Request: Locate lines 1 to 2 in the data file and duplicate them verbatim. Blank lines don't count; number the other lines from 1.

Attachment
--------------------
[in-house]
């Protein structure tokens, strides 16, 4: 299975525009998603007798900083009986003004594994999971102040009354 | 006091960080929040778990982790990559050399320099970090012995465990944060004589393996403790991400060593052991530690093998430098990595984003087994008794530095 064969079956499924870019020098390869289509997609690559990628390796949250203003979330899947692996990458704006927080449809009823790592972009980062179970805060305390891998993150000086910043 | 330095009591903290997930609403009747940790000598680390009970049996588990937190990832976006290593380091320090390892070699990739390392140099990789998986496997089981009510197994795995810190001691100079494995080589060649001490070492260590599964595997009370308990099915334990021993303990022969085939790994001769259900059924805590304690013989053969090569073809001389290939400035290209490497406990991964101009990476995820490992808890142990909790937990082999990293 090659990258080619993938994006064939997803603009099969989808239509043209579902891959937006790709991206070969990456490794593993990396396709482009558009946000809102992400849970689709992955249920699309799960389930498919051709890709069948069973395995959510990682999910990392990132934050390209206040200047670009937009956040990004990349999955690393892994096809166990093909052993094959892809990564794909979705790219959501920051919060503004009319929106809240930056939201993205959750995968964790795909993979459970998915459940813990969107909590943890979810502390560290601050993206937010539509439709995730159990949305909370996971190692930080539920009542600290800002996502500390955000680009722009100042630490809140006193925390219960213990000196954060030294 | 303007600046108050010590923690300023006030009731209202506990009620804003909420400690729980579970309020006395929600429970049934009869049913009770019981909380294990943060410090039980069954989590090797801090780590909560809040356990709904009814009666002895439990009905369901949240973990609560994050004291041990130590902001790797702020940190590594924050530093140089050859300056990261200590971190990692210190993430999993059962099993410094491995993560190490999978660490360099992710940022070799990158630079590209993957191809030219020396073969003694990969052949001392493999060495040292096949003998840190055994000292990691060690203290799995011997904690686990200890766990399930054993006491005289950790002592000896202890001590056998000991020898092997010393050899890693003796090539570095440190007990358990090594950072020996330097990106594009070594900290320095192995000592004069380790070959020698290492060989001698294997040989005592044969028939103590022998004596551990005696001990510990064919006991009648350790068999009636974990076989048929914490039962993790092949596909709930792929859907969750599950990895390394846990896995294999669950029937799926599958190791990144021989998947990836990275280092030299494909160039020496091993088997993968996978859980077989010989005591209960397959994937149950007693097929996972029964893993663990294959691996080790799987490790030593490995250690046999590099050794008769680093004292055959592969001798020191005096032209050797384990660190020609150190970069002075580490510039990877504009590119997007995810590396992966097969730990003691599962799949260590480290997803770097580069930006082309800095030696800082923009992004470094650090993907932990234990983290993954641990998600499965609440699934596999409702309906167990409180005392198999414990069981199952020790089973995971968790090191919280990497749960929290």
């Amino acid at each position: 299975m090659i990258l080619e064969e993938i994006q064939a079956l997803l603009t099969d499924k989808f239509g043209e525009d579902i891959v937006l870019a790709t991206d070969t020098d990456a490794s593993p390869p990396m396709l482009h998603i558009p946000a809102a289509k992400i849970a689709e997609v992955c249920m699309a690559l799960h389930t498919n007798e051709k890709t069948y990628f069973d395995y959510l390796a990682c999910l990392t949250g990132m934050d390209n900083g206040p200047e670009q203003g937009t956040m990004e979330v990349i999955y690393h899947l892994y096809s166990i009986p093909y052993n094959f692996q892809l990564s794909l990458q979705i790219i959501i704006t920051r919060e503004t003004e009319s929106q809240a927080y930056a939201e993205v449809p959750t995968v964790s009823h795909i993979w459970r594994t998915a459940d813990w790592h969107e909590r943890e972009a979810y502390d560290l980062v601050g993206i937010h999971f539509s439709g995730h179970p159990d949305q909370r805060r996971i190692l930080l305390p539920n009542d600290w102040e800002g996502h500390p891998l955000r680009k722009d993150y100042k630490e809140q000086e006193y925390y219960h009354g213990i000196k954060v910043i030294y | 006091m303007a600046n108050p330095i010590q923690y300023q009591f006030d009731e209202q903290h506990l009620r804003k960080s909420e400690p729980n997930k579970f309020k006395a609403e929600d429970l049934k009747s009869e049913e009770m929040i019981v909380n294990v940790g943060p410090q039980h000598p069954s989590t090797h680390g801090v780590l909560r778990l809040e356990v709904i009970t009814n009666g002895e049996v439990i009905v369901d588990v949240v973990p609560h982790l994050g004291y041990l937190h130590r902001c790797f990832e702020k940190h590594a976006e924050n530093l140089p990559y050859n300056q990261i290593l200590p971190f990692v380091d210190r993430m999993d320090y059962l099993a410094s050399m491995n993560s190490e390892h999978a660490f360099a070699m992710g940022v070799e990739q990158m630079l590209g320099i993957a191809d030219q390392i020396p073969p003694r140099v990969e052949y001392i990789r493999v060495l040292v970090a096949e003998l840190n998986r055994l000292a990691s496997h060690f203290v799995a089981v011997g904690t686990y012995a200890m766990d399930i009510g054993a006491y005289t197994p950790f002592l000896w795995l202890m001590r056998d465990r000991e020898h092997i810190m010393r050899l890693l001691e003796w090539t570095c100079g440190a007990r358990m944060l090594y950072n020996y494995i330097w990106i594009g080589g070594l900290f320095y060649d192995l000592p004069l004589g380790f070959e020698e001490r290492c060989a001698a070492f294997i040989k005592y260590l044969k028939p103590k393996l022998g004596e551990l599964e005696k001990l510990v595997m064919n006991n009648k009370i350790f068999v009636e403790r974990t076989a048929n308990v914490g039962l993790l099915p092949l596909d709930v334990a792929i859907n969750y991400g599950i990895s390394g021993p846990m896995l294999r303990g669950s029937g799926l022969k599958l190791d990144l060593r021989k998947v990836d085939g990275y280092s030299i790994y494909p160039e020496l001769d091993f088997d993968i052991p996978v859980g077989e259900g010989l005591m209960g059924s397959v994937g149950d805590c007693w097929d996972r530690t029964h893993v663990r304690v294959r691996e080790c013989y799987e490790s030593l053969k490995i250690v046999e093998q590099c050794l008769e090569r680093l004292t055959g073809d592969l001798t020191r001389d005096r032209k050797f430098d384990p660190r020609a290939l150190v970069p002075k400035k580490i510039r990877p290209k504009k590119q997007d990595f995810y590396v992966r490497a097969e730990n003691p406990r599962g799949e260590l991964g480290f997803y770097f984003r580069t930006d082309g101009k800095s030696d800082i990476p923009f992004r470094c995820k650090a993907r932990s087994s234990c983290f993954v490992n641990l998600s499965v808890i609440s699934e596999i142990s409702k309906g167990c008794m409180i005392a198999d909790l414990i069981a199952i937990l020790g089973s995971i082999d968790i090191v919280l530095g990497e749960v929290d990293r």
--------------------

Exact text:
[in-house]
């Protein structure tokens, strides 16, 4: 299975525009998603007798900083009986003004594994999971102040009354 | 006091960080929040778990982790990559050399320099970090012995465990944060004589393996403790991400060593052991530690093998430098990595984003087994008794530095 064969079956499924870019020098390869289509997609690559990628390796949250203003979330899947692996990458704006927080449809009823790592972009980062179970805060305390891998993150000086910043 | 330095009591903290997930609403009747940790000598680390009970049996588990937190990832976006290593380091320090390892070699990739390392140099990789998986496997089981009510197994795995810190001691100079494995080589060649001490070492260590599964595997009370308990099915334990021993303990022969085939790994001769259900059924805590304690013989053969090569073809001389290939400035290209490497406990991964101009990476995820490992808890142990909790937990082999990293 090659990258080619993938994006064939997803603009099969989808239509043209579902891959937006790709991206070969990456490794593993990396396709482009558009946000809102992400849970689709992955249920699309799960389930498919051709890709069948069973395995959510990682999910990392990132934050390209206040200047670009937009956040990004990349999955690393892994096809166990093909052993094959892809990564794909979705790219959501920051919060503004009319929106809240930056939201993205959750995968964790795909993979459970998915459940813990969107909590943890979810502390560290601050993206937010539509439709995730159990949305909370996971190692930080539920009542600290800002996502500390955000680009722009100042630490809140006193925390219960213990000196954060030294 | 303007600046108050010590923690300023006030009731209202506990009620804003909420400690729980579970309020006395929600429970049934009869049913009770019981909380294990943060410090039980069954989590090797801090780590909560809040356990709904009814009666002895439990009905369901949240973990609560994050004291041990130590902001790797702020940190590594924050530093140089050859300056990261200590971190990692210190993430999993059962099993410094491995993560190490999978660490360099992710940022070799990158630079590209993957191809030219020396073969003694990969052949001392493999060495040292096949003998840190055994000292990691060690203290799995011997904690686990200890766990399930054993006491005289950790002592000896202890001590056998000991020898092997010393050899890693003796090539570095440190007990358990090594950072020996330097990106594009070594900290320095192995000592004069380790070959020698290492060989001698294997040989005592044969028939103590022998004596551990005696001990510990064919006991009648350790068999009636974990076989048929914490039962993790092949596909709930792929859907969750599950990895390394846990896995294999669950029937799926599958190791990144021989998947990836990275280092030299494909160039020496091993088997993968996978859980077989010989005591209960397959994937149950007693097929996972029964893993663990294959691996080790799987490790030593490995250690046999590099050794008769680093004292055959592969001798020191005096032209050797384990660190020609150190970069002075580490510039990877504009590119997007995810590396992966097969730990003691599962799949260590480290997803770097580069930006082309800095030696800082923009992004470094650090993907932990234990983290993954641990998600499965609440699934596999409702309906167990409180005392198999414990069981199952020790089973995971968790090191919280990497749960929290």